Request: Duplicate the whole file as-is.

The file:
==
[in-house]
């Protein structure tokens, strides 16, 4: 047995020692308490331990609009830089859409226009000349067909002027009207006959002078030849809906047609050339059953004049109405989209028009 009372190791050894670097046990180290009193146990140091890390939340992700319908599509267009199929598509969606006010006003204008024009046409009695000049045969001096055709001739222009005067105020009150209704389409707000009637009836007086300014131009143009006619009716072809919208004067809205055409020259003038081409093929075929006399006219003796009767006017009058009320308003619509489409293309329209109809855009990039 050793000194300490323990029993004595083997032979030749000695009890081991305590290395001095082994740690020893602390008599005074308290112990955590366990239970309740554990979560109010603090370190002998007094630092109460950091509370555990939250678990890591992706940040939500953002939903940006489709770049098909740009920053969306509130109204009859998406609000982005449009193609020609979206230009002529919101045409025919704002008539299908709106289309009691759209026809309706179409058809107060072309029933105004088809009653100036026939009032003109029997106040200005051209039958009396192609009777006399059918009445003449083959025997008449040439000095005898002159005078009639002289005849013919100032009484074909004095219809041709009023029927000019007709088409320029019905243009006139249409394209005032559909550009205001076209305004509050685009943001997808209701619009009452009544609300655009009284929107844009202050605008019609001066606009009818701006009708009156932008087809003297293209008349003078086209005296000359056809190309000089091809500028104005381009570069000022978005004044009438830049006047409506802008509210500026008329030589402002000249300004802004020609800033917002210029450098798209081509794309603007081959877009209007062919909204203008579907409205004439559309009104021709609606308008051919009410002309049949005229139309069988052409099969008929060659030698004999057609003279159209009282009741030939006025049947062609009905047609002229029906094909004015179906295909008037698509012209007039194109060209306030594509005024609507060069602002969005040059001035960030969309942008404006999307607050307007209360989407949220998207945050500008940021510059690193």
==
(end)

[in-house]
């Protein structure tokens, strides 16, 4: 047995020692308490331990609009830089859409226009000349067909002027009207006959002078030849809906047609050339059953004049109405989209028009 009372190791050894670097046990180290009193146990140091890390939340992700319908599509267009199929598509969606006010006003204008024009046409009695000049045969001096055709001739222009005067105020009150209704389409707000009637009836007086300014131009143009006619009716072809919208004067809205055409020259003038081409093929075929006399006219003796009767006017009058009320308003619509489409293309329209109809855009990039 050793000194300490323990029993004595083997032979030749000695009890081991305590290395001095082994740690020893602390008599005074308290112990955590366990239970309740554990979560109010603090370190002998007094630092109460950091509370555990939250678990890591992706940040939500953002939903940006489709770049098909740009920053969306509130109204009859998406609000982005449009193609020609979206230009002529919101045409025919704002008539299908709106289309009691759209026809309706179409058809107060072309029933105004088809009653100036026939009032003109029997106040200005051209039958009396192609009777006399059918009445003449083959025997008449040439000095005898002159005078009639002289005849013919100032009484074909004095219809041709009023029927000019007709088409320029019905243009006139249409394209005032559909550009205001076209305004509050685009943001997808209701619009009452009544609300655009009284929107844009202050605008019609001066606009009818701006009708009156932008087809003297293209008349003078086209005296000359056809190309000089091809500028104005381009570069000022978005004044009438830049006047409506802008509210500026008329030589402002000249300004802004020609800033917002210029450098798209081509794309603007081959877009209007062919909204203008579907409205004439559309009104021709609606308008051919009410002309049949005229139309069988052409099969008929060659030698004999057609003279159209009282009741030939006025049947062609009905047609002229029906094909004015179906295909008037698509012209007039194109060209306030594509005024609507060069602002969005040059001035960030969309942008404006999307607050307007209360989407949220998207945050500008940021510059690193």